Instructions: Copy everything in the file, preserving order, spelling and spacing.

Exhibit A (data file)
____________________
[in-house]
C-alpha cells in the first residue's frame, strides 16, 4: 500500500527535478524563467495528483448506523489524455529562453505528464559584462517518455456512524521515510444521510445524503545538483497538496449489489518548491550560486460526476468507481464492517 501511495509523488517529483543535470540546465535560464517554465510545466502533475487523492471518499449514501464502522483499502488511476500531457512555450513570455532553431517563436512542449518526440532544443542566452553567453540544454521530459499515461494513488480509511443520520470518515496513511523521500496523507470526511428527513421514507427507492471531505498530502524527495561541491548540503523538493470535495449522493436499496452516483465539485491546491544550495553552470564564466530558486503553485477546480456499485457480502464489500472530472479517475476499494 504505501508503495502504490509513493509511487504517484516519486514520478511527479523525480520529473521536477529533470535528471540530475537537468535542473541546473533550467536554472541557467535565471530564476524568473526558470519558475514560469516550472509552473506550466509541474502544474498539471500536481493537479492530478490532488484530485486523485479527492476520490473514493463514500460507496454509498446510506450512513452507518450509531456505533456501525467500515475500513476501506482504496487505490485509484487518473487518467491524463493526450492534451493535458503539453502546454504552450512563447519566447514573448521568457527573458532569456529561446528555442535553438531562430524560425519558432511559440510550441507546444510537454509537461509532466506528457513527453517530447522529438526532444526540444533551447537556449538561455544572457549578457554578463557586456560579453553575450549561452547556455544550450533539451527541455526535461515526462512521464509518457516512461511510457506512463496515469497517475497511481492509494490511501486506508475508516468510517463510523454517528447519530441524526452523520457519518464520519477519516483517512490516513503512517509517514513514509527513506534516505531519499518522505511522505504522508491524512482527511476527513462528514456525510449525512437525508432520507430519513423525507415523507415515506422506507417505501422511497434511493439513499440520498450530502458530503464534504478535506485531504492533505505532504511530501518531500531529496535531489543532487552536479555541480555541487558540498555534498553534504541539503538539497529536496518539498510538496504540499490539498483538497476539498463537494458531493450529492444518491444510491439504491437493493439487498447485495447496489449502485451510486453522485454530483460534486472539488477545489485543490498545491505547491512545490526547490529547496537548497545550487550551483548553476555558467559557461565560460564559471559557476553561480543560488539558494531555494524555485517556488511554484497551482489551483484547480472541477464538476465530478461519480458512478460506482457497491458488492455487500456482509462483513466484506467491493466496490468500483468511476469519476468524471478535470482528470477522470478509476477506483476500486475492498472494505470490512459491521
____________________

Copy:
[in-house]
C-alpha cells in the first residue's frame, strides 16, 4: 500500500527535478524563467495528483448506523489524455529562453505528464559584462517518455456512524521515510444521510445524503545538483497538496449489489518548491550560486460526476468507481464492517 501511495509523488517529483543535470540546465535560464517554465510545466502533475487523492471518499449514501464502522483499502488511476500531457512555450513570455532553431517563436512542449518526440532544443542566452553567453540544454521530459499515461494513488480509511443520520470518515496513511523521500496523507470526511428527513421514507427507492471531505498530502524527495561541491548540503523538493470535495449522493436499496452516483465539485491546491544550495553552470564564466530558486503553485477546480456499485457480502464489500472530472479517475476499494 504505501508503495502504490509513493509511487504517484516519486514520478511527479523525480520529473521536477529533470535528471540530475537537468535542473541546473533550467536554472541557467535565471530564476524568473526558470519558475514560469516550472509552473506550466509541474502544474498539471500536481493537479492530478490532488484530485486523485479527492476520490473514493463514500460507496454509498446510506450512513452507518450509531456505533456501525467500515475500513476501506482504496487505490485509484487518473487518467491524463493526450492534451493535458503539453502546454504552450512563447519566447514573448521568457527573458532569456529561446528555442535553438531562430524560425519558432511559440510550441507546444510537454509537461509532466506528457513527453517530447522529438526532444526540444533551447537556449538561455544572457549578457554578463557586456560579453553575450549561452547556455544550450533539451527541455526535461515526462512521464509518457516512461511510457506512463496515469497517475497511481492509494490511501486506508475508516468510517463510523454517528447519530441524526452523520457519518464520519477519516483517512490516513503512517509517514513514509527513506534516505531519499518522505511522505504522508491524512482527511476527513462528514456525510449525512437525508432520507430519513423525507415523507415515506422506507417505501422511497434511493439513499440520498450530502458530503464534504478535506485531504492533505505532504511530501518531500531529496535531489543532487552536479555541480555541487558540498555534498553534504541539503538539497529536496518539498510538496504540499490539498483538497476539498463537494458531493450529492444518491444510491439504491437493493439487498447485495447496489449502485451510486453522485454530483460534486472539488477545489485543490498545491505547491512545490526547490529547496537548497545550487550551483548553476555558467559557461565560460564559471559557476553561480543560488539558494531555494524555485517556488511554484497551482489551483484547480472541477464538476465530478461519480458512478460506482457497491458488492455487500456482509462483513466484506467491493466496490468500483468511476469519476468524471478535470482528470477522470478509476477506483476500486475492498472494505470490512459491521